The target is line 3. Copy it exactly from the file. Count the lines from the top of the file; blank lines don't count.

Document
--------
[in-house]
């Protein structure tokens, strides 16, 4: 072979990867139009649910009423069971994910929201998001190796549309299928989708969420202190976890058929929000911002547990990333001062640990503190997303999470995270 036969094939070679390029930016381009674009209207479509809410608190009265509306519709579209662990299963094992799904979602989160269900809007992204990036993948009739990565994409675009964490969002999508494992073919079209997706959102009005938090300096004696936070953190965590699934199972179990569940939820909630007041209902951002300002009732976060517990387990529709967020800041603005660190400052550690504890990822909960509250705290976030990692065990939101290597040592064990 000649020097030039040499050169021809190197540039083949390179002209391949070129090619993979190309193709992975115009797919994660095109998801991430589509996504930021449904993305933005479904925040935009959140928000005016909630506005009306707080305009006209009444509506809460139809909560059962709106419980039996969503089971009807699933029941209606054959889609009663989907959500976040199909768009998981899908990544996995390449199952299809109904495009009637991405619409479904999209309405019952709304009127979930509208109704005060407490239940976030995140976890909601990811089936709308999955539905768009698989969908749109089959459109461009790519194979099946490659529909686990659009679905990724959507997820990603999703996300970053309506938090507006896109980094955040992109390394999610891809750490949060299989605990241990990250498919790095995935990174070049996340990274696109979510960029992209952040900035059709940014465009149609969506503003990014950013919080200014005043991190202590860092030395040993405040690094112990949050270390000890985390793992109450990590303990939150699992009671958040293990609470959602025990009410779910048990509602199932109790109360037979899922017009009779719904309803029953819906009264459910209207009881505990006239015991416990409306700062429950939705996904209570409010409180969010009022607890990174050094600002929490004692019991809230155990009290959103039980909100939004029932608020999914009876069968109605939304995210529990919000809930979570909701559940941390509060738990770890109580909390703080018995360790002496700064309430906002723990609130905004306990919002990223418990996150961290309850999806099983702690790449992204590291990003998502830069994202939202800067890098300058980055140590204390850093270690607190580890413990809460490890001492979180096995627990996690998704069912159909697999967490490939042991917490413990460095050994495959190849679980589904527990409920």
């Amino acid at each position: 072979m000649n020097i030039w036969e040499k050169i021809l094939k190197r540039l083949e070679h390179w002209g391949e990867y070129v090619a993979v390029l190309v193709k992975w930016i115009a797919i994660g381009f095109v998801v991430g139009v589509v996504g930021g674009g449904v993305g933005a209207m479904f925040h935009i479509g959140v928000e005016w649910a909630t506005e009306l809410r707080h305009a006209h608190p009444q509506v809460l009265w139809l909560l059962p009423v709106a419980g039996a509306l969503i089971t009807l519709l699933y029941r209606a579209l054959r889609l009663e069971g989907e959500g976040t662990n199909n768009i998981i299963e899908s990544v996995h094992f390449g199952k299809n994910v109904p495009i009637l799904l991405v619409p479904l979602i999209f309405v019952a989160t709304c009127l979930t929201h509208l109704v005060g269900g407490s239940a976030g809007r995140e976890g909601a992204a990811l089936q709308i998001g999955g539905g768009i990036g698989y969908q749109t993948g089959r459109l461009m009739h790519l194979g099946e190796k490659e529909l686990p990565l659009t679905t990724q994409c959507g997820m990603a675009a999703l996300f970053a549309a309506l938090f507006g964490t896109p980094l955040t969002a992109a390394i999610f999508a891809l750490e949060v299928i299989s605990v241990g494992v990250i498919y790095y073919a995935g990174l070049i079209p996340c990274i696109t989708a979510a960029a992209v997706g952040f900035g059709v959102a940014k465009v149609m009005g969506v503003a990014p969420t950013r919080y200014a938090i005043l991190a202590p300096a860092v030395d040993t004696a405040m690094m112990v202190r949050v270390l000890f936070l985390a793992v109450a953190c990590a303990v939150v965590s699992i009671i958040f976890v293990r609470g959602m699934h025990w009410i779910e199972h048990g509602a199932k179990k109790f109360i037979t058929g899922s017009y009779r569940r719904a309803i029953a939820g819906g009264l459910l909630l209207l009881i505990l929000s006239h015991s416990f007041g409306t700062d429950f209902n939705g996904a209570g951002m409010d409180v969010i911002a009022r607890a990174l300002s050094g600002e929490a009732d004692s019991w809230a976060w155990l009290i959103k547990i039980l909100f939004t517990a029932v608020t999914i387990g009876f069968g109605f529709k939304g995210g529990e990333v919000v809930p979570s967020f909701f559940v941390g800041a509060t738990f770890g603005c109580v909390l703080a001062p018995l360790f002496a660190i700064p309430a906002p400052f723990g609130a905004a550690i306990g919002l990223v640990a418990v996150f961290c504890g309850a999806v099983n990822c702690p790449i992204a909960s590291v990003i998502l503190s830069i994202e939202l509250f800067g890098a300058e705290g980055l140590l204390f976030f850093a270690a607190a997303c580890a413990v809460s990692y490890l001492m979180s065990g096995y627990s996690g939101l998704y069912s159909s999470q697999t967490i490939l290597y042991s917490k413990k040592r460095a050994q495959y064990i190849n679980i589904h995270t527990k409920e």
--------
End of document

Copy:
């Amino acid at each position: 072979m000649n020097i030039w036969e040499k050169i021809l094939k190197r540039l083949e070679h390179w002209g391949e990867y070129v090619a993979v390029l190309v193709k992975w930016i115009a797919i994660g381009f095109v998801v991430g139009v589509v996504g930021g674009g449904v993305g933005a209207m479904f925040h935009i479509g959140v928000e005016w649910a909630t506005e009306l809410r707080h305009a006209h608190p009444q509506v809460l009265w139809l909560l059962p009423v709106a419980g039996a509306l969503i089971t009807l519709l699933y029941r209606a579209l054959r889609l009663e069971g989907e959500g976040t662990n199909n768009i998981i299963e899908s990544v996995h094992f390449g199952k299809n994910v109904p495009i009637l799904l991405v619409p479904l979602i999209f309405v019952a989160t709304c009127l979930t929201h509208l109704v005060g269900g407490s239940a976030g809007r995140e976890g909601a992204a990811l089936q709308i998001g999955g539905g768009i990036g698989y969908q749109t993948g089959r459109l461009m009739h790519l194979g099946e190796k490659e529909l686990p990565l659009t679905t990724q994409c959507g997820m990603a675009a999703l996300f970053a549309a309506l938090f507006g964490t896109p980094l955040t969002a992109a390394i999610f999508a891809l750490e949060v299928i299989s605990v241990g494992v990250i498919y790095y073919a995935g990174l070049i079209p996340c990274i696109t989708a979510a960029a992209v997706g952040f900035g059709v959102a940014k465009v149609m009005g969506v503003a990014p969420t950013r919080y200014a938090i005043l991190a202590p300096a860092v030395d040993t004696a405040m690094m112990v202190r949050v270390l000890f936070l985390a793992v109450a953190c990590a303990v939150v965590s699992i009671i958040f976890v293990r609470g959602m699934h025990w009410i779910e199972h048990g509602a199932k179990k109790f109360i037979t058929g899922s017009y009779r569940r719904a309803i029953a939820g819906g009264l459910l909630l209207l009881i505990l929000s006239h015991s416990f007041g409306t700062d429950f209902n939705g996904a209570g951002m409010d409180v969010i911002a009022r607890a990174l300002s050094g600002e929490a009732d004692s019991w809230a976060w155990l009290i959103k547990i039980l909100f939004t517990a029932v608020t999914i387990g009876f069968g109605f529709k939304g995210g529990e990333v919000v809930p979570s967020f909701f559940v941390g800041a509060t738990f770890g603005c109580v909390l703080a001062p018995l360790f002496a660190i700064p309430a906002p400052f723990g609130a905004a550690i306990g919002l990223v640990a418990v996150f961290c504890g309850a999806v099983n990822c702690p790449i992204a909960s590291v990003i998502l503190s830069i994202e939202l509250f800067g890098a300058e705290g980055l140590l204390f976030f850093a270690a607190a997303c580890a413990v809460s990692y490890l001492m979180s065990g096995y627990s996690g939101l998704y069912s159909s999470q697999t967490i490939l290597y042991s917490k413990k040592r460095a050994q495959y064990i190849n679980i589904h995270t527990k409920e």